“When you negotiate as intensively as the parties are now, you must expect that you start to approach a result,” said Sydbank aviation analyst Jacob Pedersen, Danish newswire Ritzau reported.
Previously, negotiations were put on hold at night and resumed the following day, but this time, the parties saw reason to continue negotiations overnight and into Sunday morning.
This indicated that an agreement could be imminent, Pedersen said, although he said he could not predict a timeline for this.
“I have no other good suggestions other than it must be close. Whether it will be Sunday, Monday or maybe Tuesday is more of an open question,” he added.
About 1,000 SAS pilots from Denmark, Norway and Sweden have been on strike since Monday, July 4th when talks over conditions related to the airline’s rescue plan broke down. In recent days, negotiations have resumed.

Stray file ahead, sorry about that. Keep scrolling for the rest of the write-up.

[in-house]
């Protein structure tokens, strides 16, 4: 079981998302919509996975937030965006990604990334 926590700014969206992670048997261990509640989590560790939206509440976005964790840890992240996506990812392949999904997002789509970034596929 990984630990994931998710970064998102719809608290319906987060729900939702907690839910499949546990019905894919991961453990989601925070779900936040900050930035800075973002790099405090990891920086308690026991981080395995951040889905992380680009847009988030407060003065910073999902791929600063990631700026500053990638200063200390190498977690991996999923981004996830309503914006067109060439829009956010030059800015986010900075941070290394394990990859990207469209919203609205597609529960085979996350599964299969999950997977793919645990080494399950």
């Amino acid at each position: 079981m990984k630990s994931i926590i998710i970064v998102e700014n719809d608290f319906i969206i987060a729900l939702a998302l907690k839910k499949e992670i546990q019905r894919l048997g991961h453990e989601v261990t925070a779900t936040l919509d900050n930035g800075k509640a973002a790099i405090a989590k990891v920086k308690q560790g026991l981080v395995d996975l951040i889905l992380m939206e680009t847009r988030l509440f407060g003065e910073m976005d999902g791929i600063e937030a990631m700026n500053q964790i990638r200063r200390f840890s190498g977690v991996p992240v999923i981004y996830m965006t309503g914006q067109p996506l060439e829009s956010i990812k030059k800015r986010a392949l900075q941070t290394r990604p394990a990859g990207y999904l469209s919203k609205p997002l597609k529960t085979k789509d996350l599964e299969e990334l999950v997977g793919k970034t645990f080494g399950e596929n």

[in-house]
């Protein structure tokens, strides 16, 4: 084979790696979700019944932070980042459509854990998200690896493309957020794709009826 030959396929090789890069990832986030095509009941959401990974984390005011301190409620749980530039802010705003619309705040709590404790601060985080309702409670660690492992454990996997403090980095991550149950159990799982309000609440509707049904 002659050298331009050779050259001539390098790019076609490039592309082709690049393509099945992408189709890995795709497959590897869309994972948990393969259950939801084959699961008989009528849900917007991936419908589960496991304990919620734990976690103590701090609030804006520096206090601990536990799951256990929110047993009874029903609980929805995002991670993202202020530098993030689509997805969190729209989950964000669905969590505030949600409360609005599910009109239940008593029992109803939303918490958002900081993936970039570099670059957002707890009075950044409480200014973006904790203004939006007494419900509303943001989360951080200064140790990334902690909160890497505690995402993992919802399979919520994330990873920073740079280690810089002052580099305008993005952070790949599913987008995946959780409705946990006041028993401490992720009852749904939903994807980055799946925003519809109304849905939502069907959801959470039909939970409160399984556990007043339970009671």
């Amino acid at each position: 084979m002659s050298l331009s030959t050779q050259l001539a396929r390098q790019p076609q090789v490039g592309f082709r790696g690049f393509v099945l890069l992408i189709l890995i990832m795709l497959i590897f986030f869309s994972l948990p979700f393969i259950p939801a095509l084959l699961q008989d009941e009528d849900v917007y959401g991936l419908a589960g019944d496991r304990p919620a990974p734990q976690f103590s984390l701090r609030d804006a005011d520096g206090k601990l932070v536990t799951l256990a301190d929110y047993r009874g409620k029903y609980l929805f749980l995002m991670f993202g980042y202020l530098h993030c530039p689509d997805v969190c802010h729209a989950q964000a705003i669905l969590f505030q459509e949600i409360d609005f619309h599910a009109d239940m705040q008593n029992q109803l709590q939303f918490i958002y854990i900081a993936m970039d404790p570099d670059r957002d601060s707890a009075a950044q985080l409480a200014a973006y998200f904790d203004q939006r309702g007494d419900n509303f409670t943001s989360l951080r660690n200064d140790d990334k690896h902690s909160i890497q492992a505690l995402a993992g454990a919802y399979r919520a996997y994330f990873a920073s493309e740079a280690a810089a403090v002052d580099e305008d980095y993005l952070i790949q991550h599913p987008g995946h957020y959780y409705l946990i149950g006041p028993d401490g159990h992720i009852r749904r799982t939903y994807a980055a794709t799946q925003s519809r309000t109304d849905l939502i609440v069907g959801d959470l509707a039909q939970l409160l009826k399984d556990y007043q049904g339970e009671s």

The pilots are protesting against salary cuts demanded by management as part of a restructuring plan aimed at ensuring the survival of the company, and the firm’s decision not to re-hire pilots laid off during the Covid-19 pandemic.
Axed pilots have had to compete against external applicants for jobs at SAS subsidiaries SAS Link and SAS Connect on less favourable terms than at the main airline SAS Scandinavia.
SAS is in major financial difficulties, exacerbated by the pandemic, and is working to implement a cost-saving plan called SAS Forward to provide annual savings in the billions of Swedish krona.
According to Pedersen, it is crucial for SAS to reach an agreement soon.
“This strike must end as quickly as possible for SAS,” he said, explaining that they were losing money quickly and that their reputation with leisure travellers was also suffering huge damage.
“It’s important to get the planes in the air as soon as possible,” he added.
The strike has cost SAS up to 130m kronor a day, with 62 percent of SAS’ scheduled flights cancelled on Sunday, according to flight-tracking platform FlightAware.